I was involved in three Episcopal churches over a period of 40 odd years. None of them was structured around a clearly defined, easily understood discipleship process. Two of them had simply accumulated a variety of groups and programs over the years. New groups and programs were added because a number of people wanted them and the rector and the vestry thought that they were a good idea. They were not a part of a deliberate plan to help people move through the stages of spiritual growth. Someone could attend both churches for years and not grow spiritually. The preaching was largely devoted to expounding upon topics suggested by the lectionary readings and not to the systematic instruction of the congregation in the core doctrines of the Christian faith and the basic skills for the Christian life. If anyone became a fully functional disciple of Christ it was entirely the doing of the Holy Spirit. It was not done in partnership with the church. The third church was a new plant in the very early stages of development.

From my survey of their websites I have found only a few ACNA churches appear to have a discernable discipleship process. More AMiA churches appear to have such a process. Thom S. Rainer and Eric Geiger’s Simple Church has been promoted as recommended reading on the AMiA web site.

Rainer and Geiger describe four steps to becoming a church structured around a clearly defined, easily understood discipleship process. The first step is to design a simple process—on paper. They stress the importance of beginning with a blank sheet of paper and not trying to squeeze the process into existing programs.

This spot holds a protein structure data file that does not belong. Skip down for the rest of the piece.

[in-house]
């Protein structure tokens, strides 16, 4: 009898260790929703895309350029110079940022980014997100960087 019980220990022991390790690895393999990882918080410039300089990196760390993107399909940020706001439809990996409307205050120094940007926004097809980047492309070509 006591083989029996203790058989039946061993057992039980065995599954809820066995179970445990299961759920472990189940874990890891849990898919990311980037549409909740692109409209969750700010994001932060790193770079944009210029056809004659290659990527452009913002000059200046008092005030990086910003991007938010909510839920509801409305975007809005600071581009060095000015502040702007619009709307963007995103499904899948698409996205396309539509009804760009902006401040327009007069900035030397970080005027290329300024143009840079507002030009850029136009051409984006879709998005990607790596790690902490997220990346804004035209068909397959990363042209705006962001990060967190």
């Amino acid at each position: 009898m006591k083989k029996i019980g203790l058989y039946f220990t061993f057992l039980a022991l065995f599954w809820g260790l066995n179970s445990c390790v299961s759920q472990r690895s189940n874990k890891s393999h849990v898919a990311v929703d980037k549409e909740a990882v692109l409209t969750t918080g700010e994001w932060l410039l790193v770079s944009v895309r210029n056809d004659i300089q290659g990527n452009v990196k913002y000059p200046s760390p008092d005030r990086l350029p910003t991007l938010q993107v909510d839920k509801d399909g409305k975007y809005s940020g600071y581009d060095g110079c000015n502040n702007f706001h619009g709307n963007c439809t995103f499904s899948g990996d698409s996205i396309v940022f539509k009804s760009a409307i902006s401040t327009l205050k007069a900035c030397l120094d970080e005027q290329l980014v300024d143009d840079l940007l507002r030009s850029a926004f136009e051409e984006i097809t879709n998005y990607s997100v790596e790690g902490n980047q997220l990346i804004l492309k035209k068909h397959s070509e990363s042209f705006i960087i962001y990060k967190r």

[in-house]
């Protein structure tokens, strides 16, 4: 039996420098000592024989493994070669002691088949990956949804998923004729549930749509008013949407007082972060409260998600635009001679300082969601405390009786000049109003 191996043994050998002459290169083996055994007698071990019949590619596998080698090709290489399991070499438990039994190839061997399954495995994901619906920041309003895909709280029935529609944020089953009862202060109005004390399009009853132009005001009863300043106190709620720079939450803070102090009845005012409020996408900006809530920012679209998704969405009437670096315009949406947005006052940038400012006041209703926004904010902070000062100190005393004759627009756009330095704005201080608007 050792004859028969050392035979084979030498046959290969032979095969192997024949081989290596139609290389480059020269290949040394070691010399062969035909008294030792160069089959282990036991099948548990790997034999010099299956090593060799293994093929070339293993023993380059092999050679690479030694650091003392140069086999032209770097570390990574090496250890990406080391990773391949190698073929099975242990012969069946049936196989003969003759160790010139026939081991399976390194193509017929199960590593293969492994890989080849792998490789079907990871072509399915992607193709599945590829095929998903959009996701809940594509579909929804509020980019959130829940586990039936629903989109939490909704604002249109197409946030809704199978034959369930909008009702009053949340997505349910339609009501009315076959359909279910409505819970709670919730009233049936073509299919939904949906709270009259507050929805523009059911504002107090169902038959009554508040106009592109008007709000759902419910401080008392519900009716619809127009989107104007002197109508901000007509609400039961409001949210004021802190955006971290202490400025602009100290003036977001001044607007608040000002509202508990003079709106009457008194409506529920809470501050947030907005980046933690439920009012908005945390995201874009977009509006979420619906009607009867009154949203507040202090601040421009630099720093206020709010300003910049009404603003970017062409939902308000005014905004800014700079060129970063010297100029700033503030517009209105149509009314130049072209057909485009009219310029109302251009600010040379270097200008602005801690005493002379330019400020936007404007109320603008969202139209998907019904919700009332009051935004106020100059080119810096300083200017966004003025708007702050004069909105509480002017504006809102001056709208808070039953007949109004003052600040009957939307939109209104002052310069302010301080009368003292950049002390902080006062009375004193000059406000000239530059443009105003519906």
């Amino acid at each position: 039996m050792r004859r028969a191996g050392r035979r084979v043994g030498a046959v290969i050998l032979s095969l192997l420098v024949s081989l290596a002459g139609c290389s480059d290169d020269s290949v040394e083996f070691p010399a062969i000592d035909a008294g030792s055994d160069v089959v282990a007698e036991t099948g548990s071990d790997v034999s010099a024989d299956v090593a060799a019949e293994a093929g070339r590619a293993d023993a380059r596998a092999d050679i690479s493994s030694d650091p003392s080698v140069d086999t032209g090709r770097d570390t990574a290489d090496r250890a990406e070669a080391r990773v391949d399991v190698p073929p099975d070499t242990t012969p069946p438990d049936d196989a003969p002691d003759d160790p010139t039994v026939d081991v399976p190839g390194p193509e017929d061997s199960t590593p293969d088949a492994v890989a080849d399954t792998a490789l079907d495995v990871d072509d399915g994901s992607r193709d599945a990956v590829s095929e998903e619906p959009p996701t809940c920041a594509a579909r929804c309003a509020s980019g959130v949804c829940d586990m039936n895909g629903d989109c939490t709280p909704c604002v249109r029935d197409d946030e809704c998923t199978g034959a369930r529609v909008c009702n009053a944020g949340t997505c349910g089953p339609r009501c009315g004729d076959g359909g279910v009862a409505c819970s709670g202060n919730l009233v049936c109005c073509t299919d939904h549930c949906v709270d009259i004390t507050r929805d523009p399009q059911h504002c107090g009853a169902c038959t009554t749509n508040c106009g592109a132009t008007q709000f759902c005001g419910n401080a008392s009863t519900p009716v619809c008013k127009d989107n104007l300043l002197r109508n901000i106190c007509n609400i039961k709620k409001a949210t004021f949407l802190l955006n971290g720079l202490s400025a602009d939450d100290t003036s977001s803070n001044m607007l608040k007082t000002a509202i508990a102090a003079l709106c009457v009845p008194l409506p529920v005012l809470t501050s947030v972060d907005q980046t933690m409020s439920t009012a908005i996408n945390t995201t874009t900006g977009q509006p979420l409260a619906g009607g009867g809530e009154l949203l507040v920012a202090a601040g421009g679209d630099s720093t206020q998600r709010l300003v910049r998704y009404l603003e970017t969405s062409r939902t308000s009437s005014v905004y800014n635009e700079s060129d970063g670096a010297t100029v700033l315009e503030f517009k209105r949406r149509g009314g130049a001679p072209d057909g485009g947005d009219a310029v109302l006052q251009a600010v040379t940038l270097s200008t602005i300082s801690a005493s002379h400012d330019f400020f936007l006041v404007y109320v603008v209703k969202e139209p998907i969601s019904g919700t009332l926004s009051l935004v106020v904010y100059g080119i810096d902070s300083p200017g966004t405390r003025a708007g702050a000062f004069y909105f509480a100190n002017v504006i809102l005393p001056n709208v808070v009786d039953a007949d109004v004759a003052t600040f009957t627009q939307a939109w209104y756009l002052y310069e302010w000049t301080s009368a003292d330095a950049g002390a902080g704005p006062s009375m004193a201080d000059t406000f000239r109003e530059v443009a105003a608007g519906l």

The second step is place key programs along the process, choosing one churchwide program for each phase of the simple process. Here they stress that the program should coincide with that particular part of the process.

The third step is to unite all ministries around the process. They stress the importance of involving other church leaders in the design of the simple process as the more involved they are in its design, the more easier it will be to unite them around it.

The fourth step is to begin to eliminate things outside the process. This step Rainer and Geiger stress requires wisdom. However, if the process is to be clear and to move people, what does not fit and is not aligned with the process must eventually be eliminated. The process should not be allowed to become cluttered.

Rainer and Geiger acknowledge that establishing a clear defined, easily understandable discipleship process around which their church is structured will be easier for church planters than for pastors of established churches, especially those with a lot of traditions and programs. Church planters are not faced with the complexity and the clutter that pastors of established churches are.

One thing that I learned from being involved in a “simple church,” I have discovered that a lot of things that folks think are necessary to life and worship of the local church are not. In a church that has small groups as a part of its discipleship process does not need to form committees and guilds to perform tasks such as organizing a food drive, putting together backpack food packets for poor school kids for the weekend, or preparing the communion table. One or more of the small groups are invited to take on a particular task. In the case of preparing the communion table the small groups might take turns.

In the 1980s I was the worship coordinator on the launch team for a new Episcopal church. Instead of forming a sacristan guild, I invited a different family each week to prepare the communion table. The younger women were delighted to assume this responsibility. In the previous Episcopal churches that they had attended if they were Episcopalians, preparation of the communion table had always been the province of the older women of the church. While the altar guild might occasionally adopt a newcomer, it was otherwise a closed group. The same group of women prepared the communion table every week.